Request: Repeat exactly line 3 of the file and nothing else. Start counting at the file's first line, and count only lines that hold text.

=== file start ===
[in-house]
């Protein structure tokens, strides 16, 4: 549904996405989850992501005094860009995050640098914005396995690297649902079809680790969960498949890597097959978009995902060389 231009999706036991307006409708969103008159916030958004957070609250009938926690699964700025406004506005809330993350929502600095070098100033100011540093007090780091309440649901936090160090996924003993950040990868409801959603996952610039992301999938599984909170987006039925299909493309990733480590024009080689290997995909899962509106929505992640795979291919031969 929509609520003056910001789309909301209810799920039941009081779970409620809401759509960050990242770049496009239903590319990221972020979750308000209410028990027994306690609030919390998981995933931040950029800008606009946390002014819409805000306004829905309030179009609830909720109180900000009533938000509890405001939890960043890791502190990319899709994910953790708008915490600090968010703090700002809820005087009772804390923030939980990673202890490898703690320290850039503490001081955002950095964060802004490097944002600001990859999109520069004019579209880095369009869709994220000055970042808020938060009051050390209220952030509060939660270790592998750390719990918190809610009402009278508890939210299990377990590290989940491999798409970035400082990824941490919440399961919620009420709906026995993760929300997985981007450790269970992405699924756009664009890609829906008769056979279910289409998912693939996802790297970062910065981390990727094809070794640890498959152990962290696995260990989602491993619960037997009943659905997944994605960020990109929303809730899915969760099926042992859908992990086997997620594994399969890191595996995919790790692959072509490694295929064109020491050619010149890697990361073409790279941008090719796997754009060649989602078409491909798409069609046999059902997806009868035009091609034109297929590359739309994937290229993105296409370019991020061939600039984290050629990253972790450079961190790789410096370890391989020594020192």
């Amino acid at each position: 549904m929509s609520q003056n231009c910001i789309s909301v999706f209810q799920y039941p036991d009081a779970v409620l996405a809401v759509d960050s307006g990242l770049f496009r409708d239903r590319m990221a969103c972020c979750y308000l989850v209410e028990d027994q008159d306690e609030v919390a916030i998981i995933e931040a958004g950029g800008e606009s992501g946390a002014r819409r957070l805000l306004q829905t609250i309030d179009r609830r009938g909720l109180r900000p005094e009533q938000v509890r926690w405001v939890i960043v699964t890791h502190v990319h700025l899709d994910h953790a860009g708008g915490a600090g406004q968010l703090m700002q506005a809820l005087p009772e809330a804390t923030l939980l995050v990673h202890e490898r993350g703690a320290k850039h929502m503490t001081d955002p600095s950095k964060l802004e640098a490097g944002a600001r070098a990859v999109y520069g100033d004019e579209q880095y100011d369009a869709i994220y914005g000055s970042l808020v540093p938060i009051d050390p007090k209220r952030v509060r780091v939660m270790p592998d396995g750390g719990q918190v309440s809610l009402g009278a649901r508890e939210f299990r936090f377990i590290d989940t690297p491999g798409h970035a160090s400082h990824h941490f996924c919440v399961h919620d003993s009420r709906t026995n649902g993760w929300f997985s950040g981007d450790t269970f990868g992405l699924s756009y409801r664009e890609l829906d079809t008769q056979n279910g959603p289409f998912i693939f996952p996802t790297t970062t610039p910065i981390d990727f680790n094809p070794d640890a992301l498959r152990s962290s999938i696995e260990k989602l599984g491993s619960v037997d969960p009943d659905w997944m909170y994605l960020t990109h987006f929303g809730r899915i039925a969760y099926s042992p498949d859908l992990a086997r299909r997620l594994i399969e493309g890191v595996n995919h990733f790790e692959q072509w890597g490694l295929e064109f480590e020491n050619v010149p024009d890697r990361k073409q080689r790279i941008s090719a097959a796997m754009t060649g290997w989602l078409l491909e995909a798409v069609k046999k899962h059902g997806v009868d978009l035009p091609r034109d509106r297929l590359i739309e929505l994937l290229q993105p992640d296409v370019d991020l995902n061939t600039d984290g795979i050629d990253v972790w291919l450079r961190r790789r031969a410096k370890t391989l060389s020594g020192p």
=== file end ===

């Amino acid at each position: 549904m929509s609520q003056n231009c910001i789309s909301v999706f209810q799920y039941p036991d009081a779970v409620l996405a809401v759509d960050s307006g990242l770049f496009r409708d239903r590319m990221a969103c972020c979750y308000l989850v209410e028990d027994q008159d306690e609030v919390a916030i998981i995933e931040a958004g950029g800008e606009s992501g946390a002014r819409r957070l805000l306004q829905t609250i309030d179009r609830r009938g909720l109180r900000p005094e009533q938000v509890r926690w405001v939890i960043v699964t890791h502190v990319h700025l899709d994910h953790a860009g708008g915490a600090g406004q968010l703090m700002q506005a809820l005087p009772e809330a804390t923030l939980l995050v990673h202890e490898r993350g703690a320290k850039h929502m503490t001081d955002p600095s950095k964060l802004e640098a490097g944002a600001r070098a990859v999109y520069g100033d004019e579209q880095y100011d369009a869709i994220y914005g000055s970042l808020v540093p938060i009051d050390p007090k209220r952030v509060r780091v939660m270790p592998d396995g750390g719990q918190v309440s809610l009402g009278a649901r508890e939210f299990r936090f377990i590290d989940t690297p491999g798409h970035a160090s400082h990824h941490f996924c919440v399961h919620d003993s009420r709906t026995n649902g993760w929300f997985s950040g981007d450790t269970f990868g992405l699924s756009y409801r664009e890609l829906d079809t008769q056979n279910g959603p289409f998912i693939f996952p996802t790297t970062t610039p910065i981390d990727f680790n094809p070794d640890a992301l498959r152990s962290s999938i696995e260990k989602l599984g491993s619960v037997d969960p009943d659905w997944m909170y994605l960020t990109h987006f929303g809730r899915i039925a969760y099926s042992p498949d859908l992990a086997r299909r997620l594994i399969e493309g890191v595996n995919h990733f790790e692959q072509w890597g490694l295929e064109f480590e020491n050619v010149p024009d890697r990361k073409q080689r790279i941008s090719a097959a796997m754009t060649g290997w989602l078409l491909e995909a798409v069609k046999k899962h059902g997806v009868d978009l035009p091609r034109d509106r297929l590359i739309e929505l994937l290229q993105p992640d296409v370019d991020l995902n061939t600039d984290g795979i050629d990253v972790w291919l450079r961190r790789r031969a410096k370890t391989l060389s020594g020192p």